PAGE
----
On Monday, August 26th of this week I found myself needing to know what the latest number and flavors were on our Sauvignon Blanc block at Klipsun Vineyard on Red Mountain. With that thought in mind, I grabbed what I needed and headed out the door, into my truck for the drive to the vineyard. Once I arrived, I paused briefly and thought to myself: it’s good to be here getting to start anew with this next vintage. In other words, I am excited to get going with harvest this year. It also made me reflect on how long I have been doing this and how fortunate I have been to be able to do something that I am passionate about for this long.
Winemakers measure their time in the industry by how many vintages that they have worked harvest. Since harvest is when a big chunk of winemaking takes place, it only seems appropriate that our year starts around September 1st. This year is no exception with our first grapes coming in the door, tomorrow, August 29th. We will be bringing in both Klipsun and Artz Vineyard Sauvignon Blanc.
This year will be my 32nd vintage in Washington. I specify Washington because I worked a couple of short crush stints in California while I was going to school at UC Davis. At that time, classes did not start until the first part of October, so I was able to get some short experiences in while attending school. I guess this is technically my 34th vintage.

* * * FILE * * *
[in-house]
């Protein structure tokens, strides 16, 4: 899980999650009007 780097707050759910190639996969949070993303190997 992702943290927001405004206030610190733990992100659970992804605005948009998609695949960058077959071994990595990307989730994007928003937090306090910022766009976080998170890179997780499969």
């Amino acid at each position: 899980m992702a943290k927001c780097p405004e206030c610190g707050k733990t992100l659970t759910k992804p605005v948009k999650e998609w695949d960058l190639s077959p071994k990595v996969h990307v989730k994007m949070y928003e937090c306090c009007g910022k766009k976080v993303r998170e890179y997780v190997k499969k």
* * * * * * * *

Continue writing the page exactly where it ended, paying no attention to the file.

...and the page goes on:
I have a very vivid recollection of my first work experience in the fall of 1986 in California. I was a Lab Technician on 2nd shift at Buena Vista Winery in the Carneros AVA. I rented a room in Sonoma and worked every day for about six weeks. My basic duties were taking tank readings and doing analysis on both juice and wine samples. Jill Davis was the Winemaker and one of the few woman winemakers at that time. Her Assistant Winemaker was David Rosenthal. My boss was Mary Hall-Brown. It was a grea experience and a pleasure working with the great team at Buena Vista.
I also had the opportunity to meet and have some interaction with the legendary winemaker André Tchelistcheff, who was then working as a consultant for Buena Vista. At the time I did not really know who André was, but later realized the significant role he played in post-Prohibition American winemaking. I worked again with Andre in the early 1990s when he consulted for Chateau Ste. Michelle and I was the Assistant Winemaker to Mike Januik. André Tchelistcheff was the considered the “Dean of American Winemaking” and had a huge influence on creating the style for California winemaking after Prohibition. He also had a huge influence on winemaking here in Washington with his many years of consulting for Chateau Ste. Michelle.
2019 will be the 20th vintage for Fidélitas – my family-owned winery. Thinking of my history in the industry, I have to say that twenty years with my own label is hard to fathom. Nevertheless, it is here, and I honestly believe we have yet to make our best wines. Am I happy with the wines we have made so far? Yes! Very happy, but I still think the best is yet to come!
Cheers to our 20th!